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Saturday, November 17, 2007

I authenticated you but are you WHO you say you are?

Ok, you may say that the whole goal of the authentication process is to identify and ascertain that you ARE who you say are. But how has the authentication process progressed over years and how safe has it been?

Some thoughts:
a) Overwhelmingly majority of the world's authentication systems have been based on passwords. Dictionary attacks and weak passwords aside, this phenomenon has just led to disasters and nothing else. Your systems may have incorporated a Password Policy but over time your users get tired of coming up with new passwords because your system will not accept any of your old passwords. Remember that many of your users are smart and will create strong passwords, but they cannot generate them often, BECAUSE your system is not the only system that they interact with. They interact with a large number of systems. So they are more prone to create 2 or 3 strong passwords and try to use them around. Now, if you have a password policy, then they will not be able to use these small set of passwords they have generated, to keep themselves safe. What are they going to do? They will generate one - write it someplace or store it in a text file on their laptop. There you go. Your password policy brought you probably compliance with some regulation, but screwed your users.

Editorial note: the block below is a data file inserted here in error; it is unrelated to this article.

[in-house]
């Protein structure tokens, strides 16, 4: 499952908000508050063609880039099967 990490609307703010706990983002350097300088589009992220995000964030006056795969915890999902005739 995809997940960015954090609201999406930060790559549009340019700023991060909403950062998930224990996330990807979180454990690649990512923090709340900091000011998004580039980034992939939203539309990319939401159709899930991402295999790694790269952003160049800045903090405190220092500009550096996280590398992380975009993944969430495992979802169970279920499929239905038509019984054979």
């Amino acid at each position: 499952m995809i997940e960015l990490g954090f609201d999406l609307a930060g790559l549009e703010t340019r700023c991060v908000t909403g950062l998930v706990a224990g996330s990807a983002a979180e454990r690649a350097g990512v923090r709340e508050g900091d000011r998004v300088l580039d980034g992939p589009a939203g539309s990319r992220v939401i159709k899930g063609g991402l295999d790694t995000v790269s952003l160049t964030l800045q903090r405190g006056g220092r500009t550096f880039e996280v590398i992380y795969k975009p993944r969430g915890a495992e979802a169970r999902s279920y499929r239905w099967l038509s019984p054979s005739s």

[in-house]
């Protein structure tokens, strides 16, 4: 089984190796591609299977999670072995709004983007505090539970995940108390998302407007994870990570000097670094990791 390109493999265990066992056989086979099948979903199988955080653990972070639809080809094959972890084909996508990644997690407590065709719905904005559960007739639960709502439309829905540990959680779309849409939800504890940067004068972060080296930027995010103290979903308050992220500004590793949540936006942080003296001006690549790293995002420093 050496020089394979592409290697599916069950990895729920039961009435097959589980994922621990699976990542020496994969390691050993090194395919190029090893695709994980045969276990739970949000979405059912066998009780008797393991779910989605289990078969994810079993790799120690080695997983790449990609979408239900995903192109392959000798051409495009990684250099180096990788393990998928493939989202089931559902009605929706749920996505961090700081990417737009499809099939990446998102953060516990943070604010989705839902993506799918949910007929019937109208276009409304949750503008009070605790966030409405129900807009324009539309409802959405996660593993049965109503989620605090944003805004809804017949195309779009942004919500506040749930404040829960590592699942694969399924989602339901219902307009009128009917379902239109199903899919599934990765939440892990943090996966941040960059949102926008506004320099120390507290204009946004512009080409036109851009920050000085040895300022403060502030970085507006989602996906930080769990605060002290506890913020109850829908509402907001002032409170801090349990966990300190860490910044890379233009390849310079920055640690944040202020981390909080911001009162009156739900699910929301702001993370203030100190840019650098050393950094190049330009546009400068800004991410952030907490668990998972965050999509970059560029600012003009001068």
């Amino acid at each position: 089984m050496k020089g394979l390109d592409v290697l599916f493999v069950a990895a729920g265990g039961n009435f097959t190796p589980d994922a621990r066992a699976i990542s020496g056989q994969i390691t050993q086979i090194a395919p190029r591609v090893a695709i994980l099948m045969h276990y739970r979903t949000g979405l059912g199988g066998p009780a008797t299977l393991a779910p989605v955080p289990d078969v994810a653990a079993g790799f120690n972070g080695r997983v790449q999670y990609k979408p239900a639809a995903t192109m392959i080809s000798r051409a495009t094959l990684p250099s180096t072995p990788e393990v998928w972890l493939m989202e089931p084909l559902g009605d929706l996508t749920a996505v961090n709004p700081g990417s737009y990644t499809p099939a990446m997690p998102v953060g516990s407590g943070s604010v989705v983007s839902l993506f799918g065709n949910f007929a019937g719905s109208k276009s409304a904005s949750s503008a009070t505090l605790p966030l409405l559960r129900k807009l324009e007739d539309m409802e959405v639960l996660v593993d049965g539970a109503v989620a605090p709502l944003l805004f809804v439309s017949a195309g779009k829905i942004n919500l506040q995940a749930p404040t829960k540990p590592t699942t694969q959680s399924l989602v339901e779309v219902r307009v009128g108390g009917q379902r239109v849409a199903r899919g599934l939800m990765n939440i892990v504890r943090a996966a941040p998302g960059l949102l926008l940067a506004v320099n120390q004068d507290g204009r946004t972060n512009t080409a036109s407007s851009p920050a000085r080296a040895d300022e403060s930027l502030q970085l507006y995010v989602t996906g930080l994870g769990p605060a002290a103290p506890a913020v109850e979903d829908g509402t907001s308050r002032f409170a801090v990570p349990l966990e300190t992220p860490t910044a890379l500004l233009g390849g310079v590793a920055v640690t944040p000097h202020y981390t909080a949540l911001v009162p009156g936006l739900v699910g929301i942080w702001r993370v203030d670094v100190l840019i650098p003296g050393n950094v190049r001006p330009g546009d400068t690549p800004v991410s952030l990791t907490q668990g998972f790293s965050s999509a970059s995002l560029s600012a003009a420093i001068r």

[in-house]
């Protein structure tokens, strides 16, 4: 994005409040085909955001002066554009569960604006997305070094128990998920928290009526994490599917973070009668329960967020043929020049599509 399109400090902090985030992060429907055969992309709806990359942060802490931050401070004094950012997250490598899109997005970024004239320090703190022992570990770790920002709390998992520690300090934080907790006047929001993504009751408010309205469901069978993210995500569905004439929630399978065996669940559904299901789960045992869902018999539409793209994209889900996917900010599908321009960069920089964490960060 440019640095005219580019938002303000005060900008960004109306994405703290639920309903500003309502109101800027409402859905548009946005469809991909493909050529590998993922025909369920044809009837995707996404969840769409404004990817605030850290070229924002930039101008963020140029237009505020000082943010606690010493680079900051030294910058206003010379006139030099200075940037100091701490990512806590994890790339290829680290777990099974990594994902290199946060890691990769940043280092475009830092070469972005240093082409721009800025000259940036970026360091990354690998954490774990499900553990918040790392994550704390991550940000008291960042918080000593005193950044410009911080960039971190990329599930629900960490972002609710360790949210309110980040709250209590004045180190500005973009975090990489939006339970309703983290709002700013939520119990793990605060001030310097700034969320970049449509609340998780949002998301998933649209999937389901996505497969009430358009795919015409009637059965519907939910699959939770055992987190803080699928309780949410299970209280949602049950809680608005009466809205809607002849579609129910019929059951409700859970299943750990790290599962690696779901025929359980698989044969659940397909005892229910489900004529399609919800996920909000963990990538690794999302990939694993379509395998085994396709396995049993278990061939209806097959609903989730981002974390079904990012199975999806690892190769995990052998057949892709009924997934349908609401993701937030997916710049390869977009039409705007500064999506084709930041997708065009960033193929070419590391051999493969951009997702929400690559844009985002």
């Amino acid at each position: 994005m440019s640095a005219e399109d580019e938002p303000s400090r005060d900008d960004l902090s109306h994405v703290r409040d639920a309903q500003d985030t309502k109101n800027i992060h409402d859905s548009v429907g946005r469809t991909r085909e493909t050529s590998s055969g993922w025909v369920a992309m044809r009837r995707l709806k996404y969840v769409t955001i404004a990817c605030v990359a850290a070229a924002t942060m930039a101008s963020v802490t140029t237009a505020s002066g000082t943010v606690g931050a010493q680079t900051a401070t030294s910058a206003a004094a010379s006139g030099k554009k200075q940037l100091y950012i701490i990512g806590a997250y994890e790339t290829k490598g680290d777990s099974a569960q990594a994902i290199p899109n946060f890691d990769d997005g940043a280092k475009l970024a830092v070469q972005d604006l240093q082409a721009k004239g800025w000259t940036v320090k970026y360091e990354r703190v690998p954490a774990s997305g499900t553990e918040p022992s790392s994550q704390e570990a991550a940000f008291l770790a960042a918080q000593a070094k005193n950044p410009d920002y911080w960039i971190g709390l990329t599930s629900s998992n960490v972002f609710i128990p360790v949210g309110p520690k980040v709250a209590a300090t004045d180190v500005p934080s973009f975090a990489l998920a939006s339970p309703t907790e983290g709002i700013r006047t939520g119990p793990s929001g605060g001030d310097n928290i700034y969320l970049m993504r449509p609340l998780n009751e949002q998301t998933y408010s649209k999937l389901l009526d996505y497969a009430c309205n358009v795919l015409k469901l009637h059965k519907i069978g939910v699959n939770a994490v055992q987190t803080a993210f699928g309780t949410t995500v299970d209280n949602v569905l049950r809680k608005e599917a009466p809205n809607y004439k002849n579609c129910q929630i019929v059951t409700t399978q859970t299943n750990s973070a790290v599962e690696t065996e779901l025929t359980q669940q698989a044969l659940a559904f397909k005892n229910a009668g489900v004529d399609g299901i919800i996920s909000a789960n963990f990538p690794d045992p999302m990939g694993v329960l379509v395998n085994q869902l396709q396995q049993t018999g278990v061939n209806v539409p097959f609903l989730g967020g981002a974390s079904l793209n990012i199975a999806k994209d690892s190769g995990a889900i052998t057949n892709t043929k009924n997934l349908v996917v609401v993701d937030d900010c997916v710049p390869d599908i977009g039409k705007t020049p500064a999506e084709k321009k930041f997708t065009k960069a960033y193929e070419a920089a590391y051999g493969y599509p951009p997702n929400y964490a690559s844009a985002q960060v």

b) There are many banks and financial institutions still using social security number as the primary means of identifying you, in place of regular user chosen "username". Of course, I understand that customer support costs money. Hence you chose the simplest means of uniquely identifying a US based customer. If you have read my earlier blog post about "The Underground Digital Economy", you will have jitters like I have about such approaches. The main point is that a PHISING email sent to any person will get an user entering his SSN as the username and password. The password is not very significant here because apart from the particular bank/financial institution being in danger, the SSN captured has basically exposed the victim to multiple frauds.

c) Multi Factor Authentication: This comes in multiple flavors, typically two factor authentication. You have another piece of credential apart from your password to identify you. This additional piece can be a token card, hardware device or some kind of a mutually agreed answer to a question. Well, Bruce Schneier is not very excited about the Two Factor Authentication.

d) Knowledge Based Authentication:I will not go into details about KBA. But you can read the harm caused by it. Also Bruce is not pretty convinced about Secret Questions.

There are other authentication mechanisms that I am NOT going to dive into.

Wish I could give you an answer to safely authenticate someone, without endangering your infrastructure as well as the legitimate user you were trying to authenticate. Once I know the answer, I will tell you.

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